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Monongahela National Banks (Four Generations)

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Four Generations
1812–1925. Front and Market sts.

To find buildings of four successive generations of an American bank, spanning two centuries, in one small town is remarkable. The first bank ( FA11.1), at 221 Front Street, was built in 1812 only a block from the home of its first president, Jacob Bowman. It is a brick, three-bay, two-story house with a central entrance, similar to the other houses and shops along Front Street at the time. The bank's second building ( FA11.2), at 320 Market Street and built in 1873 and in operation to 1900, is a large, Italianate two-story brick structure with round-arched windows and a pyramidal roof located on the National Road. The third generation ( FA11.3), which dates to 1900 and is located at 39–41 Market Street in the river plain section of Brownsville called “the Neck,” reflects the relocation of the commercial district here from the Northside neighborhood. This is a four-story, brick row building with a storefront at the first story and round-arched windows above, and, originally, it had a cupola on the roof. It is distinguished by red and pink terra-cotta trim and a pseudo-Palladian window on the second story. The storefront from this building has been reused as the facade of the Brownsville Public Library nearby. The final bank building ( FA11.4), located on the east side at 46 Market Street and built in 1925, reflects the twentieth-century conception of a city bank; it was designed by a New York firm specializing in banks, Morgan French and Company. Sheathed in Indiana limestone and marked by forty-ton, paired Ionic columns, its size befits Beaux Arts ideals, popular for banks at that time.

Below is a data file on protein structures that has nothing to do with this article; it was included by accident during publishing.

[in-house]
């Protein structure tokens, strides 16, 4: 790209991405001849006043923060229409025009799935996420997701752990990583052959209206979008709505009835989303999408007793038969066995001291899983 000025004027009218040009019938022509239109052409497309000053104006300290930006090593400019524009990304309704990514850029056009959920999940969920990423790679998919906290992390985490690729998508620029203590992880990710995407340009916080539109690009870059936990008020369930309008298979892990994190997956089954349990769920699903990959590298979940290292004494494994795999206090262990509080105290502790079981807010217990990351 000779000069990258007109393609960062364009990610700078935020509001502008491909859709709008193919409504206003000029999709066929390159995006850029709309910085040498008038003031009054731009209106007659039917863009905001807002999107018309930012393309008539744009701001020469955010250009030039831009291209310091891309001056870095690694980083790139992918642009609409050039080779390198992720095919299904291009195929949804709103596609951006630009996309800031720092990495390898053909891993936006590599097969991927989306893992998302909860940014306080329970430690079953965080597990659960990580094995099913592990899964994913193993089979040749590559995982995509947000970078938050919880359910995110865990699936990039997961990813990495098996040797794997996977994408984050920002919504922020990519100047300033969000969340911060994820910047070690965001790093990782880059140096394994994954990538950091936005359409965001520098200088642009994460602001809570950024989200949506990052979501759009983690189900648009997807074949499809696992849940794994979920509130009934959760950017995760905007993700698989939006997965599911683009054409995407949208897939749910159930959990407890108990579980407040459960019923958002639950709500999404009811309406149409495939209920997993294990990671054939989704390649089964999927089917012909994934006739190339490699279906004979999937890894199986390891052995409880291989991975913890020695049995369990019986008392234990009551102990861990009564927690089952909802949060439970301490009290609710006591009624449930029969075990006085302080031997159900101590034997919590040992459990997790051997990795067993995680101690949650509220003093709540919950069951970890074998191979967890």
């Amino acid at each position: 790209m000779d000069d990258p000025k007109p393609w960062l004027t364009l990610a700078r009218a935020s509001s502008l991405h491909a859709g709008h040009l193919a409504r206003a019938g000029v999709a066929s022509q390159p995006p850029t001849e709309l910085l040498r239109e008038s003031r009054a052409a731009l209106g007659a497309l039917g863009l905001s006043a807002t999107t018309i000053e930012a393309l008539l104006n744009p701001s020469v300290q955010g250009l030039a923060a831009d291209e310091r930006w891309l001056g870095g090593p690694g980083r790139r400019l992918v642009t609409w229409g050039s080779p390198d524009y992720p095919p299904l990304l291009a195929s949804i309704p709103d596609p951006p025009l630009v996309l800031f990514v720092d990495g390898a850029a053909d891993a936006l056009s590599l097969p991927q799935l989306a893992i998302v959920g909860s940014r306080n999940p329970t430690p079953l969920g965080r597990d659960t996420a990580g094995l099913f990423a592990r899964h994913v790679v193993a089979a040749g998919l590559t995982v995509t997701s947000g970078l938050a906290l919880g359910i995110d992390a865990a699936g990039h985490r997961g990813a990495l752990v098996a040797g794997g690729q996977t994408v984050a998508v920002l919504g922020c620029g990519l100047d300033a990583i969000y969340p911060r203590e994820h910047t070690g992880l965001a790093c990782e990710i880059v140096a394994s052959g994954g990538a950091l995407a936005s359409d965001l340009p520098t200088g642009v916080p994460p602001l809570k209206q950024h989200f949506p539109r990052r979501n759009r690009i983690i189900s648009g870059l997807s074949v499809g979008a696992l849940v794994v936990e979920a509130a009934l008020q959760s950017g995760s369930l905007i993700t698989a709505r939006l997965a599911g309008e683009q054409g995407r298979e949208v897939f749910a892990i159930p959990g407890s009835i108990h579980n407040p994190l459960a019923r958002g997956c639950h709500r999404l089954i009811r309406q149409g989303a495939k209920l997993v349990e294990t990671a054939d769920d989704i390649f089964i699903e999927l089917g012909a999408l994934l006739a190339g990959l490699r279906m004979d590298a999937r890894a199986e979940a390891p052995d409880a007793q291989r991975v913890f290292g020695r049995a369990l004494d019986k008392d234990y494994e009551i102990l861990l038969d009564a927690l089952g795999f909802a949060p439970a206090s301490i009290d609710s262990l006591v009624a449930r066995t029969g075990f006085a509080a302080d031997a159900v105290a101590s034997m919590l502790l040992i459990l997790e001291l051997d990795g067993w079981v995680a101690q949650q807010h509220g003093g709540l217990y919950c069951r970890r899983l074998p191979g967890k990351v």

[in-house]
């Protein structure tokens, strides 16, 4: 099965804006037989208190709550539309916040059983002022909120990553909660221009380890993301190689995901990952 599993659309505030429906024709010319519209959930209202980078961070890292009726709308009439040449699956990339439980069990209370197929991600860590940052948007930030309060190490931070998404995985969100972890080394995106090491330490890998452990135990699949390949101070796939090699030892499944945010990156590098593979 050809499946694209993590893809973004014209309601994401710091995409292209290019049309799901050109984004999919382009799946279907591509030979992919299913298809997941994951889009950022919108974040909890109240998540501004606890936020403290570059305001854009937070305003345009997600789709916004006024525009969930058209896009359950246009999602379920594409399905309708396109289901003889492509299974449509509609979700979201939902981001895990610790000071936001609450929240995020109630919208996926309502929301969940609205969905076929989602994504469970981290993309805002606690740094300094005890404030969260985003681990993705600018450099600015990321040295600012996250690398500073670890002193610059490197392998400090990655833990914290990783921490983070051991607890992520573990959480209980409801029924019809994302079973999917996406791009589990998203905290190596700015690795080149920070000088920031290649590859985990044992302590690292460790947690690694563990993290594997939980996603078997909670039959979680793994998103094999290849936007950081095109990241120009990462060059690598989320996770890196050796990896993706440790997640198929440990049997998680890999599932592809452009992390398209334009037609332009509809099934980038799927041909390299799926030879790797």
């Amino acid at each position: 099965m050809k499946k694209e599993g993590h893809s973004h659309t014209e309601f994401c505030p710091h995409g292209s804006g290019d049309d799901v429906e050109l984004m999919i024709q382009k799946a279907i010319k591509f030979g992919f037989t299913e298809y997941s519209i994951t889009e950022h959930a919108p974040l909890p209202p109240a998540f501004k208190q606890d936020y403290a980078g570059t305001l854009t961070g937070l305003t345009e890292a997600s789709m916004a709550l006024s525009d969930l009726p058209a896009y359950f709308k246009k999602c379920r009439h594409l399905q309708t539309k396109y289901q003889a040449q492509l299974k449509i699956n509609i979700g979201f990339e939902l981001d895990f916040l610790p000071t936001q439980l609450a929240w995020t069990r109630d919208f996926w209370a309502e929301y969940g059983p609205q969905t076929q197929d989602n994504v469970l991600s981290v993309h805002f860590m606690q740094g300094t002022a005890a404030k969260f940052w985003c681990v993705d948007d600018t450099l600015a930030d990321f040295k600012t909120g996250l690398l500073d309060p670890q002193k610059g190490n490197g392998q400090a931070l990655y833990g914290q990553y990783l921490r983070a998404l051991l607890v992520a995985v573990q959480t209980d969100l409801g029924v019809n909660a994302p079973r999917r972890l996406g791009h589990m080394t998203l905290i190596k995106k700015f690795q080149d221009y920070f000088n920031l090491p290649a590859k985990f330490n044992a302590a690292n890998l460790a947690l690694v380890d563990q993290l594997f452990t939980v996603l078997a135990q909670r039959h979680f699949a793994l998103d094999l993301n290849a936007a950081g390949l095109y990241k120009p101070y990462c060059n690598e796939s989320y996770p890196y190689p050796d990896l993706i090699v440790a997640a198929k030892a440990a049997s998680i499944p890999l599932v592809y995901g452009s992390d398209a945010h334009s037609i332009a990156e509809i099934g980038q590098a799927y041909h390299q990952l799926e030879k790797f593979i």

Writing Credits

Author: 
Lu Donnelly et al.
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Citation

Lu Donnelly et al., "Monongahela National Banks (Four Generations)", [Brownsville, Pennsylvania], SAH Archipedia, eds. Gabrielle Esperdy and Karen Kingsley, Charlottesville: UVaP, 2012—, http://sah-archipedia.org/buildings/PA-01-FA11.

Print Source

Cover: Buildings of PA vol 1

Buildings of Pennsylvania: Pittsburgh and Western Pennsylvania, Lu Donnelly, H. David Brumble IV, and Franklin Toker. Charlottesville: University of Virginia Press, 2010, 245-245.

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